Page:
HOUSTON -- Public libraries live and die by the honor system, but some residents in Brazoria County aren’t living up to their end of the bargain.
Twelve-and-a-half percent of the materials currently checked out are overdue. The amount of late fees due is even more staggering.
The wonderful thing about any public library, whether you’re penniless or wealthy, young or old, is that there’s a world of knowledge at your disposal just waiting to be explored.
“It’s the great equalizer,” said Sara Joiner, the children’s coordinator for the library system. “There is something for everyone, and for everyone there is a place here.”
Lillie Skinner, a frequent visitor to the Angleton branch, agreed.
“It’s free. It’s open to the public,” she said. “No one has an excuse not to get knowledge.”
It’s free to the public, but not to the county, which recently had to waive a quarter of a million dollars in fees owed to the library because they were more than seven years past due.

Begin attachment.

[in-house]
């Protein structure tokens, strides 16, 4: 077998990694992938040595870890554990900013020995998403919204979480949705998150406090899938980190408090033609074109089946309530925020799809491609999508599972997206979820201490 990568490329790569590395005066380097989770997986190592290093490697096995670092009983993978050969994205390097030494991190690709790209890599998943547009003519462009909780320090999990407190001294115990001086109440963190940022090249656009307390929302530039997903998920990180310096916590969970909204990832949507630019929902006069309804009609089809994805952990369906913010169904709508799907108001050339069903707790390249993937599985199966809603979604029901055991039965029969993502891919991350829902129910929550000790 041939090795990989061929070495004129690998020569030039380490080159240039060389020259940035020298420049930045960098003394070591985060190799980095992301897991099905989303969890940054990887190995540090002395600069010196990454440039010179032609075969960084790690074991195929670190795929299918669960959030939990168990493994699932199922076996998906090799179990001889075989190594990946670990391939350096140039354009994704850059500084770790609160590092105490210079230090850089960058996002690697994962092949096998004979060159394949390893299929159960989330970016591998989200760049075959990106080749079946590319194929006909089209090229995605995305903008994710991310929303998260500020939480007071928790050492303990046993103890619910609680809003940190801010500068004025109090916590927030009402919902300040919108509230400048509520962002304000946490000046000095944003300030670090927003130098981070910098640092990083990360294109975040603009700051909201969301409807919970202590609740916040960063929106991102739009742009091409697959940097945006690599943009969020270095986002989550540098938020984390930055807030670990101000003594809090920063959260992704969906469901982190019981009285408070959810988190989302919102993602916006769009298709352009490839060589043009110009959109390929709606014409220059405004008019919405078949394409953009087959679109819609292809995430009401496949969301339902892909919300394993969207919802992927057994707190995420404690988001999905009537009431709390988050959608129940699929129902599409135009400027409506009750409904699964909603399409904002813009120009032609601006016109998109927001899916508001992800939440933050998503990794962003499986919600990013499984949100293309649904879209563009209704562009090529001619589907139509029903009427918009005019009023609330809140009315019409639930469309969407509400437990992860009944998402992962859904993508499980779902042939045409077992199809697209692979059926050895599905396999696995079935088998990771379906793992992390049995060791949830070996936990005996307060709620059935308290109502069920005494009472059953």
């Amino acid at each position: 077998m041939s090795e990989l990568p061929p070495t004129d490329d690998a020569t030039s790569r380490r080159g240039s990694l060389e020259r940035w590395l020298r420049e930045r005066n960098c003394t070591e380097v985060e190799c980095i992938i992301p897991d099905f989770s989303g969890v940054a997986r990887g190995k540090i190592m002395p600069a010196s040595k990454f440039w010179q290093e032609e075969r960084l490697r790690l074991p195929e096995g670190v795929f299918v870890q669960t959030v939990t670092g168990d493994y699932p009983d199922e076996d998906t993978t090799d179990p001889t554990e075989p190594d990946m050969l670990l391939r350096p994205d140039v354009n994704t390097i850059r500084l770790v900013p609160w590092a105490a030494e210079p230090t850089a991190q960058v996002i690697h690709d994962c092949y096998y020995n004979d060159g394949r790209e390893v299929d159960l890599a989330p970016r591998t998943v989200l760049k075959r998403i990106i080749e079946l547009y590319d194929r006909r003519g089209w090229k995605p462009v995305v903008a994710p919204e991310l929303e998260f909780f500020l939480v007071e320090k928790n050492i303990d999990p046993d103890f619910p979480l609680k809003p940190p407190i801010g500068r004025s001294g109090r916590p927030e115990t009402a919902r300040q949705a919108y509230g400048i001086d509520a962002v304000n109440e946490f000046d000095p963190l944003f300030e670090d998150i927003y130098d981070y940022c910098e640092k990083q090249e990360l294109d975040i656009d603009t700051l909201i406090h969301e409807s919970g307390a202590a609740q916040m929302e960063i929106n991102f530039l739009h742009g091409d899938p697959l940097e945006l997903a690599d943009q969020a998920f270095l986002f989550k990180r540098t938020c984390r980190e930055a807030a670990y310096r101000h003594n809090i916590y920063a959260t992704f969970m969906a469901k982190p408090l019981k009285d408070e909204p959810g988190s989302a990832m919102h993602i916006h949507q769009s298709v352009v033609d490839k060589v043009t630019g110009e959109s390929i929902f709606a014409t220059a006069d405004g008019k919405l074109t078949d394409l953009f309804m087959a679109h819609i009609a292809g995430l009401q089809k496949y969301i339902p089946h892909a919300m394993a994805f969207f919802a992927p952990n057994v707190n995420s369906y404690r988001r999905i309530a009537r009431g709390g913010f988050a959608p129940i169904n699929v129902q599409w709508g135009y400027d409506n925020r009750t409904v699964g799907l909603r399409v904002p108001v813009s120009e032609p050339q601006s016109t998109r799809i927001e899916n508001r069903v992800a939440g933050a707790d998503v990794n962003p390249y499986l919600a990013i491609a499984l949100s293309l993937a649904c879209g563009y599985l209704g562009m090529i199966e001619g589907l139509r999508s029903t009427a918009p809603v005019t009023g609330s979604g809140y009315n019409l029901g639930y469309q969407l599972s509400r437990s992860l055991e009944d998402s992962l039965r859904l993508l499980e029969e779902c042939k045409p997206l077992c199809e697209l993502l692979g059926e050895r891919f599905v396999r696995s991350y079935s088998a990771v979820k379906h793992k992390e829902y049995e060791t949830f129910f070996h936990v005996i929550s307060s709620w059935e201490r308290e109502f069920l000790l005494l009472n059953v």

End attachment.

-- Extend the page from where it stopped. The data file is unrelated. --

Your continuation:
“Debt is erased after seven years, so that is what we had to write off,” said Joiner. “We are still owed just under a million dollars even with that write off.”
The library works with a debt-collection agency, but beyond that, its hands are legally tied. The library system is run by Brazoria County, and state laws prevent counties from criminalizing the stealing of library materials. Strangely, the same law doesn’t apply to city governments.
“We can’t send the sheriff’s department door to door demanding our money or our books,” said Joiner. “So we’re stuck just kind of sending letters and politely requesting that people return the materials.”
Unreturned materials fall into a category known as lost and overdue. It’s a polite way of saying what, in many cases, amounts to nothing short of theft.